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Reunion, Reconciliation

Thirty-eight years! It’s that long since I’ve seen some of the colleagues with whom I worked in the Los Angeles ghetto for ten years.

After a painful breakup/firing/split, I left not only the ministry but the city, eventually returning to my roots in Northern California.

This breakup impacted me in ways I imagined divorce felt like. It hurt! Misunderstandings and controlling leadership prevented my former friends from communicating with me. I felt isolated, cast off, forgotten.

When I first moved to Los Angeles, I knew nothing about setting up a corporation. But I worked with a man who had the vision for an inner city ministry, and I handled the details. With many calls to City and State, we were established as a nonprofit organization. I worked closely with the President on the corporation’s implementation, guidelines, fundraising, and communication. I coached foreign workers on applying for the appropriate work visas and, on one occasion, spoke directly with the immigration official at the Vancouver airport who was not going to allow a young woman to board her flight to LA. But after my lengthy conversation with the officer, Nancy arrived to minister with us later that day.

I taught children and teens and lived with other staff women in the LA ghetto. We lived and ministered together and chose to be part of the community we served. We suffered together when someone we loved was hurt, killed, or when our own lives were threatened. This was my second family. And now we were separated for many reasons.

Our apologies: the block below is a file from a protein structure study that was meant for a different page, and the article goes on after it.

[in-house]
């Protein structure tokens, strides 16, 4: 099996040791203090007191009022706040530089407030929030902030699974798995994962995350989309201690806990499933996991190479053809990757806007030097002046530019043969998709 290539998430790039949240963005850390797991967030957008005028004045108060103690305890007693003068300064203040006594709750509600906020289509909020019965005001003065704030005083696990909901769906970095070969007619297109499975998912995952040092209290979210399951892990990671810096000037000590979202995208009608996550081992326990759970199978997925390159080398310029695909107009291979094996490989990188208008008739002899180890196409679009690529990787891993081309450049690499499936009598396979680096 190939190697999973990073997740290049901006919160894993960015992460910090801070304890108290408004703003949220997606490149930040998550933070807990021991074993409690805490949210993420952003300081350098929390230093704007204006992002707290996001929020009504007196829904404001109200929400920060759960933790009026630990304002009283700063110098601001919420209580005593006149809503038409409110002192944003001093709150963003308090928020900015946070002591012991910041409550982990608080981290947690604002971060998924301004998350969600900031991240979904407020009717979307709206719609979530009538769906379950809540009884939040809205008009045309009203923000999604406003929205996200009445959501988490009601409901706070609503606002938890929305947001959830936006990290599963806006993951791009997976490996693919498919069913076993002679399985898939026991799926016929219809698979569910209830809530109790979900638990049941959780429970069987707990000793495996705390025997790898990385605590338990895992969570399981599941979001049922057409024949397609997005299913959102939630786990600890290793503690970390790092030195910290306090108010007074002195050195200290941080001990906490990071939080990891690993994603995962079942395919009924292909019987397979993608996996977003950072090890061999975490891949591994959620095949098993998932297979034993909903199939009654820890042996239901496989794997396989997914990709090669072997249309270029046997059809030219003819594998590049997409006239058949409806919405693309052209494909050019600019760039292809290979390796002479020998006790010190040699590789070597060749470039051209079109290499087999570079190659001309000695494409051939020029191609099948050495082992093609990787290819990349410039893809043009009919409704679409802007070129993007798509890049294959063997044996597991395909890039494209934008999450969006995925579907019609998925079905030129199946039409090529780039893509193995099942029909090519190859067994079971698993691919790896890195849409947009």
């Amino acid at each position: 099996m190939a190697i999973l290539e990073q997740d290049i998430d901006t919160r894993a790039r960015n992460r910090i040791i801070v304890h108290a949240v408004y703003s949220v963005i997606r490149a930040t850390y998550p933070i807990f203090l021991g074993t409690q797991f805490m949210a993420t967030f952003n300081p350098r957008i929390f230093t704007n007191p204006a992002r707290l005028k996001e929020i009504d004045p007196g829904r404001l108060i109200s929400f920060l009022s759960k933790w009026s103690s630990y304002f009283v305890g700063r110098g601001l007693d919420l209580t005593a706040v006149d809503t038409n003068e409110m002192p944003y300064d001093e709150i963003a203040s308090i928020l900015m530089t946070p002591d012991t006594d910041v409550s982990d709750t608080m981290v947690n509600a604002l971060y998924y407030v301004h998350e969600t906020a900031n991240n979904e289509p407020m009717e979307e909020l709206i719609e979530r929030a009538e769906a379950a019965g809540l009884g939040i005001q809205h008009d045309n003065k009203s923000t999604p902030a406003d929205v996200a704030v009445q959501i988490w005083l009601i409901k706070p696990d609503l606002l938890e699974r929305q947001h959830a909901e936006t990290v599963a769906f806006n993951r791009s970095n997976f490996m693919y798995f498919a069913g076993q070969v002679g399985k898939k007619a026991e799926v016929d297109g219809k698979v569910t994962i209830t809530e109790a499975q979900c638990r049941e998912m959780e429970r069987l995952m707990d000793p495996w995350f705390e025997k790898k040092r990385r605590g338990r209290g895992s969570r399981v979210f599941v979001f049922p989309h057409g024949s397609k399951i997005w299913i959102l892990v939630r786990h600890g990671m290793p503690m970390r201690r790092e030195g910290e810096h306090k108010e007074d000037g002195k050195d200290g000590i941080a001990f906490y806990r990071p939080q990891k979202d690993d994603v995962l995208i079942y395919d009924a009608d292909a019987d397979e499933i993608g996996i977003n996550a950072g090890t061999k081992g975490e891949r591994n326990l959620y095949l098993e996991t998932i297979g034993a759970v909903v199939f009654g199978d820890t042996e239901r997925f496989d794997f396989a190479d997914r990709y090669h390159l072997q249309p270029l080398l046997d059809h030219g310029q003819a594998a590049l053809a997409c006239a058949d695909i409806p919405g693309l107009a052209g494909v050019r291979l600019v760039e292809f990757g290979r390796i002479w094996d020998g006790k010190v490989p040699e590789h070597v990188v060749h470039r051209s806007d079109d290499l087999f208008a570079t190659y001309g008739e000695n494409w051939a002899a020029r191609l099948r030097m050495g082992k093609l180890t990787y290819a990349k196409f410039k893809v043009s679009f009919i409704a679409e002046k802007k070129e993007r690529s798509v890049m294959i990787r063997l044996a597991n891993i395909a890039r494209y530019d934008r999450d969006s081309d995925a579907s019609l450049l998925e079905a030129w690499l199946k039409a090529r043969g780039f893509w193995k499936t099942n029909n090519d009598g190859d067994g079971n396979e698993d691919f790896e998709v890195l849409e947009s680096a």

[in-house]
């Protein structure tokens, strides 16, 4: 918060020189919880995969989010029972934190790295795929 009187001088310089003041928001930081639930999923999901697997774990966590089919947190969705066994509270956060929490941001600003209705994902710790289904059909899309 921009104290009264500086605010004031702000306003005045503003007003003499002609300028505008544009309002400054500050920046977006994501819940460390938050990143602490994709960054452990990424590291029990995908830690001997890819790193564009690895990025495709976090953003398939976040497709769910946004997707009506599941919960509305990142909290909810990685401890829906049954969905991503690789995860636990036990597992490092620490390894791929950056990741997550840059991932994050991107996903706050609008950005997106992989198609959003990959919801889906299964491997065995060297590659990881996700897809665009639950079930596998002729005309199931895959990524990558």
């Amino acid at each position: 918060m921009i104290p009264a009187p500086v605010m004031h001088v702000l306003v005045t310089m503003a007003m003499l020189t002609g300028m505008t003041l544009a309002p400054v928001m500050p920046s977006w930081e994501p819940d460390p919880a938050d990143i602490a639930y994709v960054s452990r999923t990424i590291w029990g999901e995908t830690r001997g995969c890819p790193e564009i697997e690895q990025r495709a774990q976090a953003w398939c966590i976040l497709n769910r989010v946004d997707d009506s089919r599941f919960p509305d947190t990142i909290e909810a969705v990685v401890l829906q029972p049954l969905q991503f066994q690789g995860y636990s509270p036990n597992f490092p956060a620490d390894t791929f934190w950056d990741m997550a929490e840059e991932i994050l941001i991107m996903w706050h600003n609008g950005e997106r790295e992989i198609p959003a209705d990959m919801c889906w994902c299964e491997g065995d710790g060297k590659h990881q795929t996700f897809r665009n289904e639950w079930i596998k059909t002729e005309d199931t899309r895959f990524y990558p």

Between 5 and 19 women lived in this house during my ten years there.

Over the years it took me to heal from the impact of a controlling leader and unrealistic expectations, I prayed that God would somehow bring back some of those friendships. He has done that with some of the most significant peer relationships I had, and I am deeply grateful for the ability to clarify, question, and grow together as we talked in depth about how God used the ministry, and even the control, to teach and build us.

Unfortunately I’m not alone in my experience of burnout.

Others have gone through similar experiences. Controlling leadership that steps into the place God rightly inhabits, and its resulting burnout, can cause someone to lose faith, not only in a specific ministry or leader, but in God himself.

So how do we heal?

We cry. We rest. We look for those areas of personality or conflict that we own, and learn to release those we do not. Some of us write. With time, we learn to forgive.

We seek out people who are ‘safe’; those with whom we can be real who will love without judgment, listen without trying to “fix,” help us laugh and cry with us and accept us where we are at that moment.

We may seek help from friends, pastors, or professional counselors. We breathe out the pain and breathe in, increased understanding.

We look for ways we can encourage others with the strength and comfort God has given us, knowing He wastes nothing, including our hurt.